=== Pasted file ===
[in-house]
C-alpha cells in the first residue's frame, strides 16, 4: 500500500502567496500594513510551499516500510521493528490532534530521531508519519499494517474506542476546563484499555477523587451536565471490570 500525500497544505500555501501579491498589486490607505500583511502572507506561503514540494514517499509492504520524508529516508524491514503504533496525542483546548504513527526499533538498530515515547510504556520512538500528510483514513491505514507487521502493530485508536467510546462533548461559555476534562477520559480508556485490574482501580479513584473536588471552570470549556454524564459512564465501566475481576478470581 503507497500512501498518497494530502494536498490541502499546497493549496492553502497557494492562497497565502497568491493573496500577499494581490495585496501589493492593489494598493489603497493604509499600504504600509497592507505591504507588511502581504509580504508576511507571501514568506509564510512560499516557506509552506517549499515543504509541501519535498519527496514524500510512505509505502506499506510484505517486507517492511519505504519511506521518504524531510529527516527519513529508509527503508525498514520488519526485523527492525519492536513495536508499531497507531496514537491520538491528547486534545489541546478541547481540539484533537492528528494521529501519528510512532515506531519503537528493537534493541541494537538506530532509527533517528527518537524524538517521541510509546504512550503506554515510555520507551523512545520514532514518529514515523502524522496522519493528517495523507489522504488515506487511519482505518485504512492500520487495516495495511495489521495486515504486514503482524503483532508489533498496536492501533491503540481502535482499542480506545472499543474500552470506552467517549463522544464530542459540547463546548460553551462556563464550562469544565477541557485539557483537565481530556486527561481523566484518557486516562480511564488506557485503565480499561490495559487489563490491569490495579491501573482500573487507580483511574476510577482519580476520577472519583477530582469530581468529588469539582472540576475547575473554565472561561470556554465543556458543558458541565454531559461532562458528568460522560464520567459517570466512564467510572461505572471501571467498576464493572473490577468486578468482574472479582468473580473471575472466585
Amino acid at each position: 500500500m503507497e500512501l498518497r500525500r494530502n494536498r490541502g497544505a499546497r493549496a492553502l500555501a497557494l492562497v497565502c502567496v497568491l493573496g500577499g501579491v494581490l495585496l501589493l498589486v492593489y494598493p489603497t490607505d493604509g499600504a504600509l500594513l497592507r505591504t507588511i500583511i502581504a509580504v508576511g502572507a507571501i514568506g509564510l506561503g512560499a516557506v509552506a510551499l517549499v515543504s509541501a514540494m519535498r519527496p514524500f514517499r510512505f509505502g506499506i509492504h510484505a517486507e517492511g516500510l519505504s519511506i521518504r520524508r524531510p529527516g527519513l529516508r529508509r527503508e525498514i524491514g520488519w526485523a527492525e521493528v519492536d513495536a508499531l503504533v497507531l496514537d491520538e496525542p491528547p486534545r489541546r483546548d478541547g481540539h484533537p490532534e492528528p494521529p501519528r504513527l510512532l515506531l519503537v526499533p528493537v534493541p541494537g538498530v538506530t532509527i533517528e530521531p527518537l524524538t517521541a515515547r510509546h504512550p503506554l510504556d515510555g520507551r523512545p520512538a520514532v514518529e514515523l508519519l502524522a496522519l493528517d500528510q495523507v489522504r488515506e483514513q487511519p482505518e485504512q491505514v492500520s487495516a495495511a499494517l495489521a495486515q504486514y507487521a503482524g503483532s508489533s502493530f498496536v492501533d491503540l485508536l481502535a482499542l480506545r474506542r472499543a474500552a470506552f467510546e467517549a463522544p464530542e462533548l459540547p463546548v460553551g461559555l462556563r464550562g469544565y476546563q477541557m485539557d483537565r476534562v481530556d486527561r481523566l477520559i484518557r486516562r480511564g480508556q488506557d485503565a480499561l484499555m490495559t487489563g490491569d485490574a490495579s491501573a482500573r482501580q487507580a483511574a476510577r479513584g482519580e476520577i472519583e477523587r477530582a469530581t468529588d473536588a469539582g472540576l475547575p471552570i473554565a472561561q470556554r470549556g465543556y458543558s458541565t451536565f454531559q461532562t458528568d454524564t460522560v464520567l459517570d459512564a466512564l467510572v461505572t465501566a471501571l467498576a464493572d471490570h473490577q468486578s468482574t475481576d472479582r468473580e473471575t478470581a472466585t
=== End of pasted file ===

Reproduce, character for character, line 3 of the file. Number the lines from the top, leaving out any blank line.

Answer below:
Amino acid at each position: 500500500m503507497e500512501l498518497r500525500r494530502n494536498r490541502g497544505a499546497r493549496a492553502l500555501a497557494l492562497v497565502c502567496v497568491l493573496g500577499g501579491v494581490l495585496l501589493l498589486v492593489y494598493p489603497t490607505d493604509g499600504a504600509l500594513l497592507r505591504t507588511i500583511i502581504a509580504v508576511g502572507a507571501i514568506g509564510l506561503g512560499a516557506v509552506a510551499l517549499v515543504s509541501a514540494m519535498r519527496p514524500f514517499r510512505f509505502g506499506i509492504h510484505a517486507e517492511g516500510l519505504s519511506i521518504r520524508r524531510p529527516g527519513l529516508r529508509r527503508e525498514i524491514g520488519w526485523a527492525e521493528v519492536d513495536a508499531l503504533v497507531l496514537d491520538e496525542p491528547p486534545r489541546r483546548d478541547g481540539h484533537p490532534e492528528p494521529p501519528r504513527l510512532l515506531l519503537v526499533p528493537v534493541p541494537g538498530v538506530t532509527i533517528e530521531p527518537l524524538t517521541a515515547r510509546h504512550p503506554l510504556d515510555g520507551r523512545p520512538a520514532v514518529e514515523l508519519l502524522a496522519l493528517d500528510q495523507v489522504r488515506e483514513q487511519p482505518e485504512q491505514v492500520s487495516a495495511a499494517l495489521a495486515q504486514y507487521a503482524g503483532s508489533s502493530f498496536v492501533d491503540l485508536l481502535a482499542l480506545r474506542r472499543a474500552a470506552f467510546e467517549a463522544p464530542e462533548l459540547p463546548v460553551g461559555l462556563r464550562g469544565y476546563q477541557m485539557d483537565r476534562v481530556d486527561r481523566l477520559i484518557r486516562r480511564g480508556q488506557d485503565a480499561l484499555m490495559t487489563g490491569d485490574a490495579s491501573a482500573r482501580q487507580a483511574a476510577r479513584g482519580e476520577i472519583e477523587r477530582a469530581t468529588d473536588a469539582g472540576l475547575p471552570i473554565a472561561q470556554r470549556g465543556y458543558s458541565t451536565f454531559q461532562t458528568d454524564t460522560v464520567l459517570d459512564a466512564l467510572v461505572t465501566a471501571l467498576a464493572d471490570h473490577q468486578s468482574t475481576d472479582r468473580e473471575t478470581a472466585t